A Division Bench of the Hon'ble Supreme Court comprising of Hon'ble Mr. Justice Aniruddha Bose and Hon'ble Mr. Justice J.B. Pardiwala on September 01, 20221 upheld the orders passed by the High Court of Judicature at Bombay whereby an application for amendment of pleadings under Order VI Rule 17 of the Code of Civil Procedure, 1908 (“CPC”) filed by the Respondent was allowed. While deciding the appeal, the Supreme Court summarised the guiding principles for deciding an application under Order VI Rule 17, CPC.


The parties to the appeal before the Hon'ble Supreme Court were involved in a suit for specific performance of an agreement dated June 08, 1979 and a claim for damages. During the pendency of the suit, the Plaintiff filed an application for amendment of the suit for revising the claim of damages from Rs. 1,01,00,000/- (Rupees One Crore and One Lakh) to Rs. 4,00,01,00,000/- (Rupees Four Hundred Crore & One Lakh only). The amendment was allowed by the learned single judge. The Defendant appealed against this order; however, the Hon'ble Division Bench of the High Court of Judicature at Bombay affirmed the order. Aggrieved, the Defendant/Appellant approached the Hon'ble Supreme Court.

It was contended by the Defendant/Appellant before the Hon'ble Supreme Court that the amendment was filed after a period of thirty-one years, but the Hon'ble Supreme Court dismissed the appeal


General Rule

The Hon'ble Supreme Court concluded that the latter part of Order VI Rule 17, CPC uses the word "shall" which is mandatory. Hence, all amendments are to be allowed which are necessary for determining the real question in controversy provided it does not cause injustice or prejudice to the other side.

Guiding principles for deciding an application for amendment of pleading under Order VI Rule 17

Following the law laid down in a catena of judicial precedents, the Hon'ble Supreme Court laid down certain guiding principles. The prayer for amendment is to be allowed:

  1. if the amendment is required for effective and proper adjudication of the controversy between the parties, and
  2. to avoid multiplicity of proceedings, provided
    1. the amendment does not result in injustice to the other side,
    2. by the amendment, the parties seeking amendment does not seek to withdraw any clear admission made by the party which confers a right on the other side and
    3. the amendment does not raise a time barred claim, resulting in divesting of the other side of a valuable accrued right (in certain situations).
  3. A prayer for amendment is generally required to be allowed unless:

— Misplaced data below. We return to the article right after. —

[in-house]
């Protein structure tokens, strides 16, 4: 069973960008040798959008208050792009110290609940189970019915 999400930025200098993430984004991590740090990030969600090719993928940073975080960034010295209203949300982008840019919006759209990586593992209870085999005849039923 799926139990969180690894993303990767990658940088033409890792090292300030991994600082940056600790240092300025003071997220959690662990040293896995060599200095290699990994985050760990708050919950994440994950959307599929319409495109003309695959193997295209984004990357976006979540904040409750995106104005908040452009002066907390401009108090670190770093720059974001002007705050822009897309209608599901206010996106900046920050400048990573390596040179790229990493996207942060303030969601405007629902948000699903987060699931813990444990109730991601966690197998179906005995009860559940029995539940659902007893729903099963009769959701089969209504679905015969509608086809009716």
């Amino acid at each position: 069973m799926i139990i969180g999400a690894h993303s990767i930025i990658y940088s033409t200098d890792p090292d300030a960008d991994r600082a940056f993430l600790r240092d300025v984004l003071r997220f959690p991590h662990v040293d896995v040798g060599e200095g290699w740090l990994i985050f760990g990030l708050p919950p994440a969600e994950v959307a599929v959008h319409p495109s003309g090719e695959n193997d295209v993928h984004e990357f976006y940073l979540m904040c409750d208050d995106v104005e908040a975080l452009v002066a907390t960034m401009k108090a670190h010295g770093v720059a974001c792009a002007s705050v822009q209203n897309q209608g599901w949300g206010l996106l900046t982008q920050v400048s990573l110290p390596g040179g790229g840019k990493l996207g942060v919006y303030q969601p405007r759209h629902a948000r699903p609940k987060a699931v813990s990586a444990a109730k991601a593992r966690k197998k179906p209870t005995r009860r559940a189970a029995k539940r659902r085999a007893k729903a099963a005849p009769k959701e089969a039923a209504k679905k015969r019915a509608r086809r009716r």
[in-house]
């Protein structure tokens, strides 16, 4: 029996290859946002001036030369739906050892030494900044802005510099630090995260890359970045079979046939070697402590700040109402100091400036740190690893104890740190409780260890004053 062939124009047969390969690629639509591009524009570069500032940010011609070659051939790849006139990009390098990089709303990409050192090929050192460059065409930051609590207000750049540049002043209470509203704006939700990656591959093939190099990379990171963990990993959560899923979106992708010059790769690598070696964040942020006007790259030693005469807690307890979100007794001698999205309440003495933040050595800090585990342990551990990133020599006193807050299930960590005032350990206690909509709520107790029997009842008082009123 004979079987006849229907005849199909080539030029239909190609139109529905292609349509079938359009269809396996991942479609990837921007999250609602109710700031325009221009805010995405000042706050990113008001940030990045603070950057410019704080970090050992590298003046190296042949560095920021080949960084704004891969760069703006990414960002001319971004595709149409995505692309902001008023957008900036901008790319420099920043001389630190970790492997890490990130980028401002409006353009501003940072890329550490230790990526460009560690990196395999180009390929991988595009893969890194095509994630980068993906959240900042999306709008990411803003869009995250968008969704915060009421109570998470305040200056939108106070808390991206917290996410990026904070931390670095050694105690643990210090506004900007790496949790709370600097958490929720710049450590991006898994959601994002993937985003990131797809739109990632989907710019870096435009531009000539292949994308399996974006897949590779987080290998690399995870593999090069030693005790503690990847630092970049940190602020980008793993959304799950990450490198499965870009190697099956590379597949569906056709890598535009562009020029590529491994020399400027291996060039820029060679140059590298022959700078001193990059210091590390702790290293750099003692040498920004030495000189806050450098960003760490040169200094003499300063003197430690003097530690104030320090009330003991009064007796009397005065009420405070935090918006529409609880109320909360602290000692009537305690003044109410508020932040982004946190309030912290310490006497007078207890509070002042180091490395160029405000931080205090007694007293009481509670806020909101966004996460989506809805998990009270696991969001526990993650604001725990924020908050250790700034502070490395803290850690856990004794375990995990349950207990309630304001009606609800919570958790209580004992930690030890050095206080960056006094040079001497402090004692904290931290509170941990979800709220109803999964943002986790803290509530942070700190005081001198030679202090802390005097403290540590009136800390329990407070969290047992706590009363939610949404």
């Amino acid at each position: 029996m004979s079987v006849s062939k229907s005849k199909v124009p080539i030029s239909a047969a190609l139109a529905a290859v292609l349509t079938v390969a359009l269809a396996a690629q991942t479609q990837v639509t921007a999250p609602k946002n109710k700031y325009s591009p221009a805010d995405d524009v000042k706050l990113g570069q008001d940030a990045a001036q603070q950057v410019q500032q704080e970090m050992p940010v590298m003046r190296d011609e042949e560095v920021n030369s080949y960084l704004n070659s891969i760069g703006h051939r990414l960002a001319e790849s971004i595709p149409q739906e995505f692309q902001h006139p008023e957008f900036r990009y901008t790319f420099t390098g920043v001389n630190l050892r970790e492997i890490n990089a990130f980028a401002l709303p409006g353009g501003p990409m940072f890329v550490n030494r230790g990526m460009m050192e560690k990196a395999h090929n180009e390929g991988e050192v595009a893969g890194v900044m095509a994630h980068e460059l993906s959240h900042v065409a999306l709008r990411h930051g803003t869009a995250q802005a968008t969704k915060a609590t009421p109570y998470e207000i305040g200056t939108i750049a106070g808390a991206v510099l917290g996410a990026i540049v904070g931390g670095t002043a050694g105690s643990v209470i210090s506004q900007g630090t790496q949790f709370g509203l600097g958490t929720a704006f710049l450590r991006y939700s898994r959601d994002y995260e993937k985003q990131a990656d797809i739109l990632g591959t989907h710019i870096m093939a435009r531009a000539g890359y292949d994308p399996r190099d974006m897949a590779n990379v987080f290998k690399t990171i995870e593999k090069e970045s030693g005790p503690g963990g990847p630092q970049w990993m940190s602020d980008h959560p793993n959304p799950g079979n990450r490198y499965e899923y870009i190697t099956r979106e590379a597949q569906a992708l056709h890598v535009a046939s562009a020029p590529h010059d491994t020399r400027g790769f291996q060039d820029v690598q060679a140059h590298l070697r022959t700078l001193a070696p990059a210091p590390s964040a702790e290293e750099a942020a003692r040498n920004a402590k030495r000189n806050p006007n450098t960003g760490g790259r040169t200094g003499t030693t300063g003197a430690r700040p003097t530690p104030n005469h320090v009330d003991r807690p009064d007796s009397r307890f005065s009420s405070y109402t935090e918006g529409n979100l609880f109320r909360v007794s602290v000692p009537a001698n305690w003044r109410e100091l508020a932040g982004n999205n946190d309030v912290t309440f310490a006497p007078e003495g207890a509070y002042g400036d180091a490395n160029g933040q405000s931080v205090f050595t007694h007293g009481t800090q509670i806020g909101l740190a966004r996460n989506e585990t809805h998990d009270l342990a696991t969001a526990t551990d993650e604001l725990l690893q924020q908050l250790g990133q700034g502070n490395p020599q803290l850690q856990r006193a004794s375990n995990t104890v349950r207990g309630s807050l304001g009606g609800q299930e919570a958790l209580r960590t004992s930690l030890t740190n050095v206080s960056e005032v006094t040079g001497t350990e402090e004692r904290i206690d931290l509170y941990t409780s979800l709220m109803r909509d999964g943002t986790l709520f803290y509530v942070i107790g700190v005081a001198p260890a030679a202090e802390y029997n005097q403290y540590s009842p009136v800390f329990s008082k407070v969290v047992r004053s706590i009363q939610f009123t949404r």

1. by the amendment, a time barred claim is sought to be introduced, in which case the fact that the claim would be time barred becomes a relevant factor for consideration,
    2. the amendment changes the nature of the suit,
    3. the prayer for amendment is mala-fide, or
    4. by the amendment, the other side loses a valid defence.
    5. In dealing with a prayer for amendment of pleadings, the court should avoid a hyper-technical approach, and is ordinarily required to be liberal especially where the opposite party can be compensated by costs.
    6. Where the amendment would enable the court to pin-pointedly consider the dispute and would aid in rendering a more satisfactory decision, the prayer for amendment should be allowed.
    7. Where the amendment merely sought to introduce an additional or a new approach without introducing a time barred cause of action, the amendment is liable to be allowed even after expiry of limitation.
    8. Amendment may be justifiably allowed where it is intended to rectify the absence of material particulars in the plaint.
    9. Delay in applying for amendment alone is not a ground to disallow the prayer, Where the aspect of delay is arguable, the prayer for amendment could be allowed and the issue of limitation framed separately for decision.
    10. Where the amendment changes the nature of the suit or the cause of action, so as to set up an entirely new case, foreign to the case set up in the plaint, the amendment must be disallowed. Where, however, the amendment sought is only with respect to the relief in the plaint, and is predicated on facts which are already pleaded in the plaint, ordinarily the amendment is required to be allowed.
    11. Where the amendment is sought before commencement of trial, the court is required to be liberal in its approach. The court is required to bear in mind the fact that the opposite party would have a chance to meet the case set up in amendment. As such, where the amendment does not result in irreparable prejudice to the opposite party, or divest the opposite party of an advantage which it had secured as a result of an admission by the party seeking amendment, the amendment is required to be allowed. Equally, where the amendment is necessary for the court to effectively adjudicate on the main issues in controversy between the parties, the amendment should be allowed.


There is no straight jacketed formula for allowing an application for amendment of pleadings. However, the courts can take aid of the above principles, analyse the facts of the case meticulously, circumstances leading to filing the application and whether any prejudice will be caused to the opposite party. The courts are expected to balance the scales of justice and if a party can be compensated with cost, the amendment is to be allowed.


1. Life Insurance Corporation of India Vs. Sanjeev Builders Private Limited and Another [2022 SCC Online SC 1128].

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